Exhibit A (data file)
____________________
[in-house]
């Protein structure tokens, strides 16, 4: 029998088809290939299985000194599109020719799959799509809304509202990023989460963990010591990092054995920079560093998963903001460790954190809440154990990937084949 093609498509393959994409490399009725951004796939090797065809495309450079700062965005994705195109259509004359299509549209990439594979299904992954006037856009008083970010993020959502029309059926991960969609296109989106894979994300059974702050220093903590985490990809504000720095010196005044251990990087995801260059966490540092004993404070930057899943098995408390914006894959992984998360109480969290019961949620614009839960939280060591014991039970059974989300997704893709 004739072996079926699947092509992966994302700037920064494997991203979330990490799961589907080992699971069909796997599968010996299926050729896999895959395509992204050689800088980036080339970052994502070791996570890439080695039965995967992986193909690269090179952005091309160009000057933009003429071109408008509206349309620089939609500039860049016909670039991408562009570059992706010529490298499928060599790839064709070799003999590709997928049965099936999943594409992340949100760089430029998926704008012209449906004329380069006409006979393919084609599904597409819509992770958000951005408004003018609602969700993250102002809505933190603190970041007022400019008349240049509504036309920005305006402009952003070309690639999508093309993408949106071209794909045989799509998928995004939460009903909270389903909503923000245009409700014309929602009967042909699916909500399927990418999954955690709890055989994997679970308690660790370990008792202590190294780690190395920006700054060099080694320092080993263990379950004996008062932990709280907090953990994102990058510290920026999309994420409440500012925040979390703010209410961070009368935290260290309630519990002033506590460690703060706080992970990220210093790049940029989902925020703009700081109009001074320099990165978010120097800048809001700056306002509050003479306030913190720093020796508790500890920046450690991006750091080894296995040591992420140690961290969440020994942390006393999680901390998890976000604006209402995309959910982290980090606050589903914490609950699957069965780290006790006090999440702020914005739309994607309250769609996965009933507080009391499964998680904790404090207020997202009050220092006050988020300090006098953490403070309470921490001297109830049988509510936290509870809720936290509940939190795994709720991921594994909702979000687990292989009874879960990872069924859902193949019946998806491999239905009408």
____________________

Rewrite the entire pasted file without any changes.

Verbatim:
[in-house]
């Protein structure tokens, strides 16, 4: 029998088809290939299985000194599109020719799959799509809304509202990023989460963990010591990092054995920079560093998963903001460790954190809440154990990937084949 093609498509393959994409490399009725951004796939090797065809495309450079700062965005994705195109259509004359299509549209990439594979299904992954006037856009008083970010993020959502029309059926991960969609296109989106894979994300059974702050220093903590985490990809504000720095010196005044251990990087995801260059966490540092004993404070930057899943098995408390914006894959992984998360109480969290019961949620614009839960939280060591014991039970059974989300997704893709 004739072996079926699947092509992966994302700037920064494997991203979330990490799961589907080992699971069909796997599968010996299926050729896999895959395509992204050689800088980036080339970052994502070791996570890439080695039965995967992986193909690269090179952005091309160009000057933009003429071109408008509206349309620089939609500039860049016909670039991408562009570059992706010529490298499928060599790839064709070799003999590709997928049965099936999943594409992340949100760089430029998926704008012209449906004329380069006409006979393919084609599904597409819509992770958000951005408004003018609602969700993250102002809505933190603190970041007022400019008349240049509504036309920005305006402009952003070309690639999508093309993408949106071209794909045989799509998928995004939460009903909270389903909503923000245009409700014309929602009967042909699916909500399927990418999954955690709890055989994997679970308690660790370990008792202590190294780690190395920006700054060099080694320092080993263990379950004996008062932990709280907090953990994102990058510290920026999309994420409440500012925040979390703010209410961070009368935290260290309630519990002033506590460690703060706080992970990220210093790049940029989902925020703009700081109009001074320099990165978010120097800048809001700056306002509050003479306030913190720093020796508790500890920046450690991006750091080894296995040591992420140690961290969440020994942390006393999680901390998890976000604006209402995309959910982290980090606050589903914490609950699957069965780290006790006090999440702020914005739309994607309250769609996965009933507080009391499964998680904790404090207020997202009050220092006050988020300090006098953490403070309470921490001297109830049988509510936290509870809720936290509940939190795994709720991921594994909702979000687990292989009874879960990872069924859902193949019946998806491999239905009408």